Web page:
Recently I met a young woman on a flight from Atlanta to San Francisco. She was a cute, vivacious, blond-haired high school senior. She reminded me of my daughter Laura, who is one year younger. The girl had been accepted to Yale and Harvard, and we discussed the pros and cons of going to one school or the other, a subject about which I know next to nothing. The primary wisdom I had to offer was that it was a good problem to have and to assure her that whatever she decided would be the right decision.
The young woman was not a rich kid. Her parents were products of community college. She was smart and had worked hard to earn the privilege of attending an elite school. She made enough of an impression on me that I mentioned her to the cab driver on my midnight ride home from the airport. When I said the girl had been accepted to Yale, the cabbie, an immigrant of the kind who would be flagged at airports, asked, “What’s Yale? A high school?”
It turned out that the cab driver had two daughters, one in ninth grade and one in sixth. The sixth grader was in the life phase wherein each month may bring a new dream. She was planning on becoming a school teacher, he explained, but now she wanted to be a veterinarian, because “she loves animals.” As a fellow father, I assured him this sounded like a good decision, and we commiserated about how often children change their minds.
The cab driver told me his ninth grade daughter had a passion for writing. She had been accepted into the creative writing program at the San Francisco School of the Arts. I know about this school because Laura’s good friend Sayre is enrolled there.
“It is a very good school,” the cab driver said to me, watching in the rearview mirror for my reaction. I nodded; it is a very prestigious school. “She wants to be a journalist,” he said, his eyes still on me.
“Sounds like your daughters are doing great,” I said, getting out of the cab and paying my fare.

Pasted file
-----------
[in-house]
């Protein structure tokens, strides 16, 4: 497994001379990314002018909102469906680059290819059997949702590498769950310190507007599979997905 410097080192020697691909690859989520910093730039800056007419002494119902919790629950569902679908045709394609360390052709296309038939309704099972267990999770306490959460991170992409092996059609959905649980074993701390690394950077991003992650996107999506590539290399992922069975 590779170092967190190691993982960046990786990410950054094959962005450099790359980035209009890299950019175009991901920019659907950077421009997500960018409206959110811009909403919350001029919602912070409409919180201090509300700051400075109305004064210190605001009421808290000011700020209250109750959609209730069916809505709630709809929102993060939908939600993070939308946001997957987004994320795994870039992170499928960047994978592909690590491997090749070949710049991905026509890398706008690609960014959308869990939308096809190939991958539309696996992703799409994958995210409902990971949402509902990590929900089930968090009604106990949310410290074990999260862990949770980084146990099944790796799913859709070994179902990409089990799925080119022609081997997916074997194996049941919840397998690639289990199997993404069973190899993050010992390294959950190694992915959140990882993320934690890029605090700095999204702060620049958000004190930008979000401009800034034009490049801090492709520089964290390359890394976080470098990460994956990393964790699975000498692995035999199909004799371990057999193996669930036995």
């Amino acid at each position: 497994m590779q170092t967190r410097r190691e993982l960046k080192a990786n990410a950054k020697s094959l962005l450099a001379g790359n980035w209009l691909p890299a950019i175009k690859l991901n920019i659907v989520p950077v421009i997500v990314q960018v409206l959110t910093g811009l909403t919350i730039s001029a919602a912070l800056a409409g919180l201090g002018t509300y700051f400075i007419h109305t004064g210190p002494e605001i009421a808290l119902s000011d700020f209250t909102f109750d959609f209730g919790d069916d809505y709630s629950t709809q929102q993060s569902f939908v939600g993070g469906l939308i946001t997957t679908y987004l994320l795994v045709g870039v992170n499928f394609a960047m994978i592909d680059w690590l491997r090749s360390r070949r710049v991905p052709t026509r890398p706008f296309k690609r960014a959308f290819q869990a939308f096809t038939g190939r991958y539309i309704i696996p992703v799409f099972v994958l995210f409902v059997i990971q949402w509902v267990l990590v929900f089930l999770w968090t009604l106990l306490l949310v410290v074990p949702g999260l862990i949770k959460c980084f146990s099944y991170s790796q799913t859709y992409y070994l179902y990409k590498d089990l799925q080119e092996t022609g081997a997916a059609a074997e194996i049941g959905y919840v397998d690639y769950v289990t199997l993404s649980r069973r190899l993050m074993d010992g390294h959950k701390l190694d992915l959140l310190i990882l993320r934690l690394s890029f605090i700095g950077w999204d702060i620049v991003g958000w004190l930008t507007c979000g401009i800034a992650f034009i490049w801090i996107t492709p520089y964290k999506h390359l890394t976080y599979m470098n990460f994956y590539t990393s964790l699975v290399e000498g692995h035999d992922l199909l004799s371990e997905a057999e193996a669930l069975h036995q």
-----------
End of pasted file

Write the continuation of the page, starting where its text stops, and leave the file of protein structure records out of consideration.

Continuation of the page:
“I hope so,” he said, as he hopped back in his cab. “That is why I am working so hard!”
Sometimes the litany of perils to human survival is overwhelming: nuclear weapons, global warming, poverty, disease, injustice, misunderstanding, ignorance, hatred, and war. Some terrible end appears to be creeping closer with each passing day. Most of us try to make a positive contribution, but a significant portion of our energy is engaged in just managing life, staying afloat and avoiding mundane disasters. Our leaders squabble and grab, and when push comes to shove, so do we. Finding a hero, or being heroic, seems the stuff of legend, but in our hearts we adults know that we are awaiting one dismal conclusion or another, our demise. The end is near.
Sometimes this is how I see the world. Then I meet someone like that girl on the plane, or the cab driver, and the experience washes away my bleak, self-centered outlook of gloom. I talk to my daughter, my son, my step-son, daughter-in-law, to people old and young with positive dreams who are doing something to make the world a better place. I witness these great spirits and I know that we are not defined by ignorance, greed, anger, and fear. These uninspired traits will not have the last word. There is much more to say.